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Push to production pipelines and JMeter

This post does not look at a particular aspect of JMeter nor does it give a detailed overview of how to use a particular tool that will compliment your performance testing with JMeter.

What it is about is the principles of push to production pipelines and performance testing and while I have stated that this post is not specifically about JMeter in my experience JMeter is one of the best performance testing tools for this type of pipeline integration.

What problem are we trying to solve

Let’s consider how the world of application and technology development is moving.

Everyone seems to be focussed on Agile delivery and shifting their testing to the left and if done correctly and if Agile principles are followed this can be very successful.

We've already discussed about shift left testing and the principles behind the execution of JMeter tests from a Jenkins pipeline on this blog.

Now this is all good and speeds up the testing and ultimately the time for the product to reach production but there is a move towards using CI/CD tools ensure that Application definitions, configurations, and environments should be declarative and version controlled.

In essence if the tools detect a change to any aspect of your application or infrastructure through version control then a pipeline is spawned to ensure that they are all in sync.

Dynatrace integration with JMeter

Dynatrace is a cloud monitoring platform and is used by many organisations to measure the performance of their production systems and to set thresholds against which performance tolerance are measured.

During testing Dynatrace can be used to monitor how the application under test responds during your performance tests as well as providing the capability to drill down into performance issues you may need to investigate.

This is not a blog post on Dynatrace and how it works as that would consume the whole post, this is a post on how you can get your performance tests writing to Dynatrace and some simple ways to monitor the output of these tests.

Once you can see the results of your tests in Dynatrace you can then investigate what use you can make of the data using the Dynatrace documentation.

Run JMeter test from GIT using Jenkins

You may have heard the term shift-left testing which is essentially moving the testing to an earlier stage in the project lifecycle, essentially the activity is moved to the left on the project timeline.

The benefits of testing earlier have always been understood but not always happened when we consider performance testing which in some cases is still left until the very end of the delivery process.

With many organisations that use an Agile Approach to development, having a shift-left approach to performance testing becomes important as otherwise this may impact on your Continuous Integration / Continuous Delivery ambitions if every couple of weeks you have to wait for a performance or scalability or soak test to be run before promoting your code to production.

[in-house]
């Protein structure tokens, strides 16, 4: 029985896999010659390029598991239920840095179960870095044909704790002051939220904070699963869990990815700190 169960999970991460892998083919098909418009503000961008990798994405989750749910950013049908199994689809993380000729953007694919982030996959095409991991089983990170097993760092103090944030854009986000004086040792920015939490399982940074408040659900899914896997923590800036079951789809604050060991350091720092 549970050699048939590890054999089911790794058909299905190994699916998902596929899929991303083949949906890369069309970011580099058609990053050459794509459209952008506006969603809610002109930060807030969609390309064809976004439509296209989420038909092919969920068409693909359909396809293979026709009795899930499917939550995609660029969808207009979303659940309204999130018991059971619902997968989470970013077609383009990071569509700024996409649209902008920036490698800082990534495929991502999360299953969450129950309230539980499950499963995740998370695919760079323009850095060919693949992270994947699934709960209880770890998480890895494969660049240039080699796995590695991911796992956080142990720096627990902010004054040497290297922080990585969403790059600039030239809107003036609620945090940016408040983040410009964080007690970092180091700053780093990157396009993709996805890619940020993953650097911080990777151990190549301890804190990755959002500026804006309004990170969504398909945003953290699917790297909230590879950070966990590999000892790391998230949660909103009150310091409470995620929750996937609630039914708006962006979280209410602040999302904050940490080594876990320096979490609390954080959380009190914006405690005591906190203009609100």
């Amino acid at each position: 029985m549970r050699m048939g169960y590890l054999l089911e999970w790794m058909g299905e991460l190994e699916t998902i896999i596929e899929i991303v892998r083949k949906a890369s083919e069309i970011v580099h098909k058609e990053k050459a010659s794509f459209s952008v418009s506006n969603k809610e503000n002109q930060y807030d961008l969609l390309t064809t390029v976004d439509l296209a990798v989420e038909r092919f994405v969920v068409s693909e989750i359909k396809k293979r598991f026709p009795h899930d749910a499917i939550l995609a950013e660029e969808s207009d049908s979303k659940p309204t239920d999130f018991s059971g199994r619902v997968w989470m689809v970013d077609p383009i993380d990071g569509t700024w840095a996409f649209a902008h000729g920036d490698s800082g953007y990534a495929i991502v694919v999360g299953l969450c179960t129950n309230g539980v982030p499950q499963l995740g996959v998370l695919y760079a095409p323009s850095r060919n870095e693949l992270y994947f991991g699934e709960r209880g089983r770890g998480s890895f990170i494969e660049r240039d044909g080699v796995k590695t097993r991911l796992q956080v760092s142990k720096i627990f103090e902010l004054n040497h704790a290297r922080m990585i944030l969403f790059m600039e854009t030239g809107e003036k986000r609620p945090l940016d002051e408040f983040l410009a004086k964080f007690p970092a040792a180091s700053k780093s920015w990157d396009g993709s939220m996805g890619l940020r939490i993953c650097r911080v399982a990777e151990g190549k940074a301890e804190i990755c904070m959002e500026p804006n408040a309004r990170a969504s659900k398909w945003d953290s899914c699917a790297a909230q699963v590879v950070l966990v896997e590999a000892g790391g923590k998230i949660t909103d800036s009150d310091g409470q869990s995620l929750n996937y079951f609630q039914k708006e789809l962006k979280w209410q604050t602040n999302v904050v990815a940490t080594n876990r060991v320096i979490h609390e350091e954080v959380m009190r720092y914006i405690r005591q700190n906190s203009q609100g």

In this post we are going to look at how we can execute our performance tests on a regular basis in parallel with the development activity using the tools that development teams use.

We are going to look at running a simple performance test using Jenkins with tests that are version controlled in a GIT repository and whilst it is a simple example it will give you an understanding of the process for you to expand on and shows how your tests can be run using technologies used to deliver the code to testing environments and production, effectively integrating your performance testing into the development activity.

The Complete Guide of JMeter Controllers

In this blog post we are going to look at several JMeter Controllers, specifically:

This is not an exhaustive list of controllers that JMeter offers but these once will give you a clear insight into how controllers are integral in defining load testing scenarios and how without them you will struggle to build complex and indicative load tests.

Technically JMeter has two types of controllers and these are categorised as Samplers and Logical Controllers, the controllers we are looking at in this post are the Logical Controllers that allows you to customise how JMeter delivers requests to meet your load profiles.

Let’s look at the logical controllers with some examples of how they can be used, our tests will consist of Dummy Samplers as this is the simplest way to demonstrate how the various Controllers work. You can follow along each example by downloading the JMX here.

A complete look at JMeter's FTP and SSH SFTP samplers

While the File Transfer Protocol is one of the original protocols used in the early adoption of the internet it remains a fundamental part of modern computer networks.

In this post we will look at the way the JMeter can support you in performance testing FTP and SFTP.

SFTP is a more recent development to provide a layer of security over the original protocol to make it more suitable for the modern internet and is different to FPT in many ways.

Whilst SFTP is considered more appropriate for modern systems there are still many applications that rely on, and implement, FTP and therefore we will look at how we can test both.

If you want to follow along, a JMX file containing all the steps detailed below can be downloaded here.